Cattle and game trails.

The big guy took Grady and I on a chukar hunt today. He said it was going to be a good one because the rain had recently stopped and he could see snow high on the mountain above. Grady and I knew that was good news for scenting conditions. I hadn’t been on this hill for two years and knew Grady had never been on it.

After the big guy put our collars on we headed up the steep ridge, Grady running like his tail was on fire and I was headed for some familiar areas where I had found birds in the past. About fifteen minutes into the hunt I noticed the big guy traveling a different route than in years past. He was walking a game trail meandering up the hill instead of going as straight up as was possible. I went down to the trail to make eye contact and saw him limping on the leg he broke last year. It wasn’t a bad limp but I could tell he was uncomfortable so I decided to hunt a little closer to him. Grady, of course was taking care of the distant country.

This is our ninth year hunting together and although we didn’t get out much last year, we have over 450 chukar hunts together, not counting at least that many hikes during the off season. I’ve seen him cover some pretty steep country and knew he’d much rather be following Grady and me up the steep slopes. Everyone of those years, the big guy packed energy bars and water for me and Grady and would do whatever need be done to keep us safe on the hill. Today was my turn to help him out by staying a little closer and hopefully save him that steep climb up to a point.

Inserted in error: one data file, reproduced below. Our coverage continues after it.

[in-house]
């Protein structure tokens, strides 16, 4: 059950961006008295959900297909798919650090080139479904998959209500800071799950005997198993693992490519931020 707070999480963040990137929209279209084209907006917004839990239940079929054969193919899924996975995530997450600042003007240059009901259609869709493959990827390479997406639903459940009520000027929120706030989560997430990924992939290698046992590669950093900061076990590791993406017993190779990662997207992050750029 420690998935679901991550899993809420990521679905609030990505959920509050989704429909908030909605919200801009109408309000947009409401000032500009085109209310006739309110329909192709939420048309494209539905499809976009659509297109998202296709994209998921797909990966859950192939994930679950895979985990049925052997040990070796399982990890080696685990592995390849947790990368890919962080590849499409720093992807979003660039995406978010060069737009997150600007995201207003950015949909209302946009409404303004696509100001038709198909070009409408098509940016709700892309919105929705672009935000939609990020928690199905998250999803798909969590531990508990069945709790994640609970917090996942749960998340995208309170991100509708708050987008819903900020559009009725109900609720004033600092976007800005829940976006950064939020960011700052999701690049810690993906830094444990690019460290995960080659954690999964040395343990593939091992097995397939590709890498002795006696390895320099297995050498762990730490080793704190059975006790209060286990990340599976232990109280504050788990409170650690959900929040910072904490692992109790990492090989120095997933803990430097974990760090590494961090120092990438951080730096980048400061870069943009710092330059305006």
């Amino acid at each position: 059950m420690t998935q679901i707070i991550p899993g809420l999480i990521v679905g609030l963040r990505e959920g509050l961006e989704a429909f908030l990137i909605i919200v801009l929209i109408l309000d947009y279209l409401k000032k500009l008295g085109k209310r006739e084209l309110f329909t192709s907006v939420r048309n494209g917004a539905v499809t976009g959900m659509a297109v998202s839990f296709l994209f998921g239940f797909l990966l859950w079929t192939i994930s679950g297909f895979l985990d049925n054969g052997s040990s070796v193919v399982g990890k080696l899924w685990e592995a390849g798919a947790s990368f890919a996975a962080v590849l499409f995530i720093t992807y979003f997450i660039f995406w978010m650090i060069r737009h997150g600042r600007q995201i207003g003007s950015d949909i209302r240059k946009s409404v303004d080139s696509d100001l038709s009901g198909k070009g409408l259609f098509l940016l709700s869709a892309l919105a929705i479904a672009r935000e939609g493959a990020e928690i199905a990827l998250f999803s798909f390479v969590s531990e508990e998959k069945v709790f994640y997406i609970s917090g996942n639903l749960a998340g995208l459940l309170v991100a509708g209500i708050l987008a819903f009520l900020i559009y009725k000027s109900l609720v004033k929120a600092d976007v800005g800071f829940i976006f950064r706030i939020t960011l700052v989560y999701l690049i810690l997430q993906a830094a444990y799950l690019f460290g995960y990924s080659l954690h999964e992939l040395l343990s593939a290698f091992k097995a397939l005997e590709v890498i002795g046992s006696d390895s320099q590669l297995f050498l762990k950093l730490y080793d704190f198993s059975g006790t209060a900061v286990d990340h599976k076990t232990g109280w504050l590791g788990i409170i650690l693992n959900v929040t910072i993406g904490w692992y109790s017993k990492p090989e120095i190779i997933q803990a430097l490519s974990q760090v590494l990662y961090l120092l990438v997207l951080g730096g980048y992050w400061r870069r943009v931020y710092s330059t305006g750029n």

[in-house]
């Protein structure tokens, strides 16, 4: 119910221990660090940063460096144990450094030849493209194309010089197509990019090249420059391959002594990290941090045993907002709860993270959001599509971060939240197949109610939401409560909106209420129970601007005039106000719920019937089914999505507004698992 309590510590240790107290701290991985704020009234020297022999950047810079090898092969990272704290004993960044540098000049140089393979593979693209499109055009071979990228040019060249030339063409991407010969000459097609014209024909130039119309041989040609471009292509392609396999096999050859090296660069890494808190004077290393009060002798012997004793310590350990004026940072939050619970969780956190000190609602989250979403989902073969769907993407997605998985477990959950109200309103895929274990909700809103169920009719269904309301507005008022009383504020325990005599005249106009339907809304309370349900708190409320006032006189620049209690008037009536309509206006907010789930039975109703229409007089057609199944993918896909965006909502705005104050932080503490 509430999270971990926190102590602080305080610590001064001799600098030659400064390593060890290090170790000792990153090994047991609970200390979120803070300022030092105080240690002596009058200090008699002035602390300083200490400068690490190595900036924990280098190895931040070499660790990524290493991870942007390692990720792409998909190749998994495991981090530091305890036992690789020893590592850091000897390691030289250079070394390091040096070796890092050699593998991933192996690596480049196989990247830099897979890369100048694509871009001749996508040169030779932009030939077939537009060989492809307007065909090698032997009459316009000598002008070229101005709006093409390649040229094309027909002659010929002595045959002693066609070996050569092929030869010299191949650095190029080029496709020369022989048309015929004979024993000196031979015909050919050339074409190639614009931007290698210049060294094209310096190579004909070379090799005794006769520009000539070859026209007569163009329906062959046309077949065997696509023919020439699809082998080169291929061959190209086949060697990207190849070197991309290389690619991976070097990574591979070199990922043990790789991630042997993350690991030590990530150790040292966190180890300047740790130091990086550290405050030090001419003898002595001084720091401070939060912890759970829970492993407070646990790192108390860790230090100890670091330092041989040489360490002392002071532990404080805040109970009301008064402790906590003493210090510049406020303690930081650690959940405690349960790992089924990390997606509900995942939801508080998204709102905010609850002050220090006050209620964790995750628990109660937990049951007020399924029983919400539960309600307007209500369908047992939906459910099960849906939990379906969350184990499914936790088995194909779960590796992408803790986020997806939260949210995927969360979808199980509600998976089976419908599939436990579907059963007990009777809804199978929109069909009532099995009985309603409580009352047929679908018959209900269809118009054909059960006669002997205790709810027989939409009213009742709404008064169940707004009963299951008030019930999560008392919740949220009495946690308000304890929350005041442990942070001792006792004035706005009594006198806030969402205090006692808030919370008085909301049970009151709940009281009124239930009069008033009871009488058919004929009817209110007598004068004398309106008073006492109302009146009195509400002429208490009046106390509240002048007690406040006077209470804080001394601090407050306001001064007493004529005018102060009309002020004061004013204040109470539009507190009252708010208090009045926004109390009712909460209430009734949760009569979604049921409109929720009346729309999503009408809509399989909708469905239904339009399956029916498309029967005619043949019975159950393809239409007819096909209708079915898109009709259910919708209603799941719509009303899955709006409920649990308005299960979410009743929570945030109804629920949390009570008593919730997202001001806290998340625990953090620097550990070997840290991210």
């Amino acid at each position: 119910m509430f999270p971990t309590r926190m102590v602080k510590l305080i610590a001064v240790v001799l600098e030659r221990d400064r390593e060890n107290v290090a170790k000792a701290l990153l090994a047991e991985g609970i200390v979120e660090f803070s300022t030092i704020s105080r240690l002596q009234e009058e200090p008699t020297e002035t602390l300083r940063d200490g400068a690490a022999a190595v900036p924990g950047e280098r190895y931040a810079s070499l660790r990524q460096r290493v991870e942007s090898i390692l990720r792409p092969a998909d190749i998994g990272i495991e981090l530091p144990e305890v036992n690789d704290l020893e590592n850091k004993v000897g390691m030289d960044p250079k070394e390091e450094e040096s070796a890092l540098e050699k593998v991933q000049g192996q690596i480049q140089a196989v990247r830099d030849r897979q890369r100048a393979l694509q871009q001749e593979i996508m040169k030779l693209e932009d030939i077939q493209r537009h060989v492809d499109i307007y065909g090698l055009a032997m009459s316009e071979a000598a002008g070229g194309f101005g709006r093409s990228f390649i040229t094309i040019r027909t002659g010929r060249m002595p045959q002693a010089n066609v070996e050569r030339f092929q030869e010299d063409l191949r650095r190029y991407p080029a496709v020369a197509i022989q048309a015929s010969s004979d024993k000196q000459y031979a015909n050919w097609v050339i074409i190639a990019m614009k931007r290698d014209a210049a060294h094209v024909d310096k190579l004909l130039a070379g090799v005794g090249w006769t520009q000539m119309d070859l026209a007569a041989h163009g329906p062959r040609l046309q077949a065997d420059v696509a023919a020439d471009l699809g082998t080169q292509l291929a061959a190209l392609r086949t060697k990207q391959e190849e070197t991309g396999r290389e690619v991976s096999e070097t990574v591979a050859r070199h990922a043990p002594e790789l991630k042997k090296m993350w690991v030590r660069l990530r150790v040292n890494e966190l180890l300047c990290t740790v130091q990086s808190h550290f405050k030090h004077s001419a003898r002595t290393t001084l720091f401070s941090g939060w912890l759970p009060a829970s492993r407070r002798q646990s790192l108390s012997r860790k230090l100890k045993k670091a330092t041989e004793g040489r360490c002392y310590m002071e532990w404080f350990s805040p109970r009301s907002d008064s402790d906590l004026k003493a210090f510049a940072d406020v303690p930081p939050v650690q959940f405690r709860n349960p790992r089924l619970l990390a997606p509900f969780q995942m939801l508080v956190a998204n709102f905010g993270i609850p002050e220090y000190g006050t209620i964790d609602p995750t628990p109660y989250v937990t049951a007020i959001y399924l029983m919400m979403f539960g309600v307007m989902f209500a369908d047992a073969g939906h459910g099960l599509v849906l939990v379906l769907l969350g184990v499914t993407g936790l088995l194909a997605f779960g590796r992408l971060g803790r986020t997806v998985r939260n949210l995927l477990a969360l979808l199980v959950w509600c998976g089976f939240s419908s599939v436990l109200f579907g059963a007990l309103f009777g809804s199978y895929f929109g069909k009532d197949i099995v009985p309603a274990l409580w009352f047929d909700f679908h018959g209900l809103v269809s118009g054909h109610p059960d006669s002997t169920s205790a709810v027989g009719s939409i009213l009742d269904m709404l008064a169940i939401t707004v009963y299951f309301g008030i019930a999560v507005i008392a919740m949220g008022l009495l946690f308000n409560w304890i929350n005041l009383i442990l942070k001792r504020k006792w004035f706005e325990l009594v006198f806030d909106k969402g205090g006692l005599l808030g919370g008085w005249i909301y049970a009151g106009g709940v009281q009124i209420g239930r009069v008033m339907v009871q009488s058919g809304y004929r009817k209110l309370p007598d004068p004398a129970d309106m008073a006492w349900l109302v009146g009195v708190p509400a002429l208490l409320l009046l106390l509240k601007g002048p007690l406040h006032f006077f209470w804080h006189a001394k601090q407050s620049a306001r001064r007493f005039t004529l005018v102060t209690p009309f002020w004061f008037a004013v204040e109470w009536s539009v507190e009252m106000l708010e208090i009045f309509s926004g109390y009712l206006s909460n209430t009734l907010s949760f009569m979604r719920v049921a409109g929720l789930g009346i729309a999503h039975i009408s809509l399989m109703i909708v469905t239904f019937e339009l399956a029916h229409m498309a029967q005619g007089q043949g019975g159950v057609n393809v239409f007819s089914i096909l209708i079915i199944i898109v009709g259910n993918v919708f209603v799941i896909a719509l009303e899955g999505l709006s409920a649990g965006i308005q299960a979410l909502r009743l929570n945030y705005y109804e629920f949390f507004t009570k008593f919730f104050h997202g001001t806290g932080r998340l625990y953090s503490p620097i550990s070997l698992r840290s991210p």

Outside of one time, when Grady had a long distance point straight up the mountain, things worked well. Yah, the big guy made it up to the point and hit a bird as it flew over head. It flew quite a ways down hill with the broken wing and I decided to let Grady sprint down the hill and bring the bird back. I thought that might slow him down some. He got the bird but “slow down” isn’t in Grady’s make up yet. During all of this, the big guy never stopped moving. I’ve learned that taking breaks just makes him stove up and hurt more so I just go with him.

I usually cover a little more country but today I did 2 1/2 times what the big guy did while Grady got 4 times as much country covered. Plus, Grady doesn’t mind going straight up and down thus covering probably 4 times as much elevation.

I could feel the satisfaction of the big guy when we reached a familiar rock high on the mountain. We had been there many times before and I always was rewarded with a peanut and honey sandwich along with a drink. He stated that it took a little longer this time but we still got here at the 2000 foot in elevation mark. After Grady and I finished our snacks we headed back down the sidehills. Game trails were still utilized wherever possible.

Twice I saved the big guy some steps by honoring Grady from afar. I followed the game trail ahead and looked back to see Grady on point on the same side as the big guy. He saw my honor and followed my point down to where Grady was. Both times it saved the big guy some extra steps and both times his shooting was surprisingly good. Usually he doesn’t shoot down hill very well.

By the end of the day, we had several birds in the bag and had no mishaps. The big guy fed us some snacks he said would regenerate some energy for tomorrows hunt and then loaded us in the back seat. He gave us both a big hug and thanked us for a good time. I think my hug was a little more special. As we drove off, he also said a thanks to the mountain for the trails.

Published by jakeandgrady

Hunting has been a favorite past time for me for 55 years but the last twenty five years I have been consumed by chukar hunting and more specifically chukar hunting with fantastic dogs. In this blog I hope to pass on any information I can about chukar hunting but more than anything I want to showcase what will probably be my last two chukar dogs, Jake and Grady. I am 70 years old, Jake is 8 and Grady is 3 and I'm hoping to stay on the chukar mountain until I am 80 when Grady will be fetching my final chukars.

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